Donations which people make to charity through the pay packet could reach their chosen charities sooner under Regulations laid by the Treasury today. (SI No. 759 2000)
Commenting on the improvement in the Payroll Giving scheme, Economic Secretary to the Treasury, Melanie Johnson said:
“This is the next step towards making Payroll Giving a greater success. I have already announced that the Government’s campaign to double the amount of money given to charity through Payroll Giving will start this summer. The change we are making today will mean that donors can be confident that their donations will reach their chosen charities without delay.”
From 6 April the agencies that distribute Payroll Giving donations to charities will for the first time have to distribute them within a set period. Agencies will have up to 60 days in which to make the distribution to the charities chosen by donors.
1. Payroll Giving agencies are regulated under the Charitable Deductions (Approved Schemes) Regulations 1986 (SI 1986/2211). Regulation 9(3) provides that where an agency does not distribute donations within 90 days of their receipt, the Inland Revenue may require the agency to explain why it has not done so.
2. Regulations laid today, The Charitable Deductions (Approved Schemes) (Amendment) Regulations 2000 (SI No. 759/2000), tighten these rules. In future, agencies will be required to distribute donations within 60 days of receipt of the donation or the donor’s nomination of his or her chosen charity, whichever is the later. Where an agency fails to distribute donations within the time limit, it will be required to inform the Inland Revenue and explain why it has not done so.
3. The new Regulations will come into force on 6 April 2000.
4. The Chancellor, Gordon Brown, announced the following further measures to improve Payroll Giving in his Pre-Budget Report on 9 November 1999:
removal of the 1,200 pounds ceiling on the amount that a donor can give under the Payroll Giving scheme in any tax year
backing the promotional campaign to boost the take-up of the Payroll Giving scheme, a 10 per cent supplement on all Payroll Giving donations for three years.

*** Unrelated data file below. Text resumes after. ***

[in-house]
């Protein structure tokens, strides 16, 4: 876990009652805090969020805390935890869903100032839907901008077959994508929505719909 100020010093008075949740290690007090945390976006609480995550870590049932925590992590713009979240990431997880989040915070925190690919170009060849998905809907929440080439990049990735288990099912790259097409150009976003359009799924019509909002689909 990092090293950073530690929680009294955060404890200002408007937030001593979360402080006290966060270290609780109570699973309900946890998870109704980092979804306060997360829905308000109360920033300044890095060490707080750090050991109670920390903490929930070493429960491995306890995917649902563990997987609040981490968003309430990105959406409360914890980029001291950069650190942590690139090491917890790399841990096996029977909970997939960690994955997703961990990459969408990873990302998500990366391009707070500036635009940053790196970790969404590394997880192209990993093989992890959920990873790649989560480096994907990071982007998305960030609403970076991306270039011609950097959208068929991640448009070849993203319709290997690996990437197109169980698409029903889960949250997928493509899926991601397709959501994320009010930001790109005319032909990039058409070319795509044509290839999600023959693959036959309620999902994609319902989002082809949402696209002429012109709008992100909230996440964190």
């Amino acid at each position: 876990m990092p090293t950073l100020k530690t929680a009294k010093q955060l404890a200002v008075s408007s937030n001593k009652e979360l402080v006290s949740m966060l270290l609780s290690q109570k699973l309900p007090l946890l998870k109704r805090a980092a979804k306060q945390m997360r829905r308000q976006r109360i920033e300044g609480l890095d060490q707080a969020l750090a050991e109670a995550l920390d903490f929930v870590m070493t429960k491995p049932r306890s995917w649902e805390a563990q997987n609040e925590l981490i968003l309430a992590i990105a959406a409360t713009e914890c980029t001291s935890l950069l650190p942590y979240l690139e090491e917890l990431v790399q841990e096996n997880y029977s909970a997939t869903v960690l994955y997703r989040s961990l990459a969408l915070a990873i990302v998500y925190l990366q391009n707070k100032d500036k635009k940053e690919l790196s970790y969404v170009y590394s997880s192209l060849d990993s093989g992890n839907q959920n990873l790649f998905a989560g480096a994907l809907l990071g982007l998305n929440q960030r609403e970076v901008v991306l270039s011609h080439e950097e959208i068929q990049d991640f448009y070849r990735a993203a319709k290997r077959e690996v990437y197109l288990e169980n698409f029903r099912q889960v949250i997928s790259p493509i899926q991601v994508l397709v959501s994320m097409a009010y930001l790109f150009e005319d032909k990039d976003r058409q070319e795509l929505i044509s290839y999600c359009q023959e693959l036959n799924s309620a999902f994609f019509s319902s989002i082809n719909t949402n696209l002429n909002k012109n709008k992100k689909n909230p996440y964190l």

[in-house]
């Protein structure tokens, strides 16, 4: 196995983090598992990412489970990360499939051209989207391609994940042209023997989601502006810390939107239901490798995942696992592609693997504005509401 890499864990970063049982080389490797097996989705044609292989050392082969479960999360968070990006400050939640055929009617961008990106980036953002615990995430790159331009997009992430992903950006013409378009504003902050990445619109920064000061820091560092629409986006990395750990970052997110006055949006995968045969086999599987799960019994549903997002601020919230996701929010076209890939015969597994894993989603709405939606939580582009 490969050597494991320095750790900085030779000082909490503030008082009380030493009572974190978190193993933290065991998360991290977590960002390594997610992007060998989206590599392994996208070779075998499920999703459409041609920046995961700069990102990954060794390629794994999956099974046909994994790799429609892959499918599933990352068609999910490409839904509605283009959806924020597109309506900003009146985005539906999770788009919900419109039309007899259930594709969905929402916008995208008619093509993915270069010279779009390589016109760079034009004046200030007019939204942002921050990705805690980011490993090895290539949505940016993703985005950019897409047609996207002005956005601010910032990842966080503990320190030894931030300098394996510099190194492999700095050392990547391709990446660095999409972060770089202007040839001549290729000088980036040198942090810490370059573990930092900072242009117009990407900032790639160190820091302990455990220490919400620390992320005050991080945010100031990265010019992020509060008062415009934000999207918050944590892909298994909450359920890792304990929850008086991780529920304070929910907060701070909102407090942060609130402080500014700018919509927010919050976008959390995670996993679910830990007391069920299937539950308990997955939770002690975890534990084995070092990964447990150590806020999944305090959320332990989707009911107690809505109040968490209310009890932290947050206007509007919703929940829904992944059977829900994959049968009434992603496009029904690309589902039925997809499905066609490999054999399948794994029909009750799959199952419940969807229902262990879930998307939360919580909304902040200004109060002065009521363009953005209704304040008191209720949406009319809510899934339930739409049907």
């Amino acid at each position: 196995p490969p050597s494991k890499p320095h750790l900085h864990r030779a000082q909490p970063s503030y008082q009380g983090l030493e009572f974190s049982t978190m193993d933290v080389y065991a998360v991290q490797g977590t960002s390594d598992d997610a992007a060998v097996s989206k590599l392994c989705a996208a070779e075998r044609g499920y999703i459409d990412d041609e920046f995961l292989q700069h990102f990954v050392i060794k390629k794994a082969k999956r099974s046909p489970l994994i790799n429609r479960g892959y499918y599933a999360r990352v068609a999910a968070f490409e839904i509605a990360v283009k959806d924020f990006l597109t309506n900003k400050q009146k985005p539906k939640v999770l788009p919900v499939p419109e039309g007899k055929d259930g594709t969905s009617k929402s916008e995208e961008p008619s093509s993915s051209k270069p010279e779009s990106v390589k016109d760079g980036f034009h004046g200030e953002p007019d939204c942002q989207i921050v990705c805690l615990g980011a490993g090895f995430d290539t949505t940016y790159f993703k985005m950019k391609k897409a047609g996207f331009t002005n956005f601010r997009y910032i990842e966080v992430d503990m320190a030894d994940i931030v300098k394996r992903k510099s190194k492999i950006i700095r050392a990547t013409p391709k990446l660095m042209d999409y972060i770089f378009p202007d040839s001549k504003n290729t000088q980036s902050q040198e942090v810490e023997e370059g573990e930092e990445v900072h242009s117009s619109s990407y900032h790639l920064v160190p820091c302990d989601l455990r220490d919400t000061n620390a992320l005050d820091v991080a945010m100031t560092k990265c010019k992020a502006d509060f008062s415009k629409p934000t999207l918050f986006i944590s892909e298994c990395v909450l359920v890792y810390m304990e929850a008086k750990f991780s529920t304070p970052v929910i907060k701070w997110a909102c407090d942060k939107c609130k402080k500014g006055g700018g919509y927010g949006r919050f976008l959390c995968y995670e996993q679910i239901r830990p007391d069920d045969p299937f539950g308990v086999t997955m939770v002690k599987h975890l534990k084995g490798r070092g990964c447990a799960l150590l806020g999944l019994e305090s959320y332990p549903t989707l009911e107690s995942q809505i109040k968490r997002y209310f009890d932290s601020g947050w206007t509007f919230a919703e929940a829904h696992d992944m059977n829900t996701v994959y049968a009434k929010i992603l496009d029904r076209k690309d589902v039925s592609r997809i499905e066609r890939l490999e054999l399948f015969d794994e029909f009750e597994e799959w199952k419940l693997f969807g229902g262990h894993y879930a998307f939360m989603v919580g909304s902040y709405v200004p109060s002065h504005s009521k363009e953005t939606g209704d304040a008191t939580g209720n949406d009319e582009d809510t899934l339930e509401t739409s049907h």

5. Legislation to give effect to these further measures will be contained in the forthcoming Finance Bill and subsequent Regulations. Both measures will take effect from 6 April 2000.
NOTES FOR EDITORS
1. The change to the Payroll Giving Regulations is part of the Getting Britain Giving package of measures for charities, announced by the Chancellor in the Pre-Budget Report last November (HM Treasury 8 of 9 November 1999). Other measures will be included in the forthcoming Budget and Finance Bill, and will take effect from April 2000.
2. Payroll Giving is an easy and effective way in which employees (and pensioners in employer’s occupational pension schemes) can give to charity. Employees authorise their employers to deduct donations from their pay. Because donations are deducted before Pay As You Earn tax is calculated, employees get full tax relief at their highest rate of tax. Employers then pass on the donations to an Inland Revenue-approved agency, which in turn distributes the donations to the charities chosen by the employees.
3. It is not compulsory for employers to offer Payroll Giving schemes but many do so because the scheme promotes good employer-employee relations and develops links between the employer’s business and the local community.
4. Although charitable donations through Payroll Giving have been increasing in recent years, research carried out last year as part of the Government’s review of charity taxation showed that it still has low take up, with only 1% of employers offering schemes. But 21% of the population said they would or might join the scheme if it was offered to them. And over a third of employees already taking part in Payroll Giving said they would increase their donations if asked to do so.
5. The Inland Revenue has produced two new Payroll Giving guides for employers and employees, the text of which is available on the Inland Revenue website at www.inlandrevenue.gov.uk
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